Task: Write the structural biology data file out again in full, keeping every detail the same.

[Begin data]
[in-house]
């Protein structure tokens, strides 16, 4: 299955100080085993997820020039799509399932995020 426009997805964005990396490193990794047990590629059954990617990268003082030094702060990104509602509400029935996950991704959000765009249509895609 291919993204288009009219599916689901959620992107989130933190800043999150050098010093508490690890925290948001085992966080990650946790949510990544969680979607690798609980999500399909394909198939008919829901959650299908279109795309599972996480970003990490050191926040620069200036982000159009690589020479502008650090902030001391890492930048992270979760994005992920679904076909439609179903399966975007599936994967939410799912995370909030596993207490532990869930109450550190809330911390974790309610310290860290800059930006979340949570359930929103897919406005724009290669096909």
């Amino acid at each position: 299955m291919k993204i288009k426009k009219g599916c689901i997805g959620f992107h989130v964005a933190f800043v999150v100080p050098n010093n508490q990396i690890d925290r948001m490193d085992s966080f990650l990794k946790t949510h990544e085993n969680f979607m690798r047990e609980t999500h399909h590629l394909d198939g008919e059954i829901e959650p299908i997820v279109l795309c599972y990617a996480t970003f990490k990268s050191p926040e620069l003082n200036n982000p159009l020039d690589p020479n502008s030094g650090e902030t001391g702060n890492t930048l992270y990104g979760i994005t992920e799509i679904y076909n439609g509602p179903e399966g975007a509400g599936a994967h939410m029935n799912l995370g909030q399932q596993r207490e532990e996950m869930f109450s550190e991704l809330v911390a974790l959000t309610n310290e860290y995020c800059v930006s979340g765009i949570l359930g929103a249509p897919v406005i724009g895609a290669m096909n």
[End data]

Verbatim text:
[in-house]
């Protein structure tokens, strides 16, 4: 299955100080085993997820020039799509399932995020 426009997805964005990396490193990794047990590629059954990617990268003082030094702060990104509602509400029935996950991704959000765009249509895609 291919993204288009009219599916689901959620992107989130933190800043999150050098010093508490690890925290948001085992966080990650946790949510990544969680979607690798609980999500399909394909198939008919829901959650299908279109795309599972996480970003990490050191926040620069200036982000159009690589020479502008650090902030001391890492930048992270979760994005992920679904076909439609179903399966975007599936994967939410799912995370909030596993207490532990869930109450550190809330911390974790309610310290860290800059930006979340949570359930929103897919406005724009290669096909």
């Amino acid at each position: 299955m291919k993204i288009k426009k009219g599916c689901i997805g959620f992107h989130v964005a933190f800043v999150v100080p050098n010093n508490q990396i690890d925290r948001m490193d085992s966080f990650l990794k946790t949510h990544e085993n969680f979607m690798r047990e609980t999500h399909h590629l394909d198939g008919e059954i829901e959650p299908i997820v279109l795309c599972y990617a996480t970003f990490k990268s050191p926040e620069l003082n200036n982000p159009l020039d690589p020479n502008s030094g650090e902030t001391g702060n890492t930048l992270y990104g979760i994005t992920e799509i679904y076909n439609g509602p179903e399966g975007a509400g599936a994967h939410m029935n799912l995370g909030q399932q596993r207490e532990e996950m869930f109450s550190e991704l809330v911390a974790l959000t309610n310290e860290y995020c800059v930006s979340g765009i949570l359930g929103a249509p897919v406005i724009g895609a290669m096909n």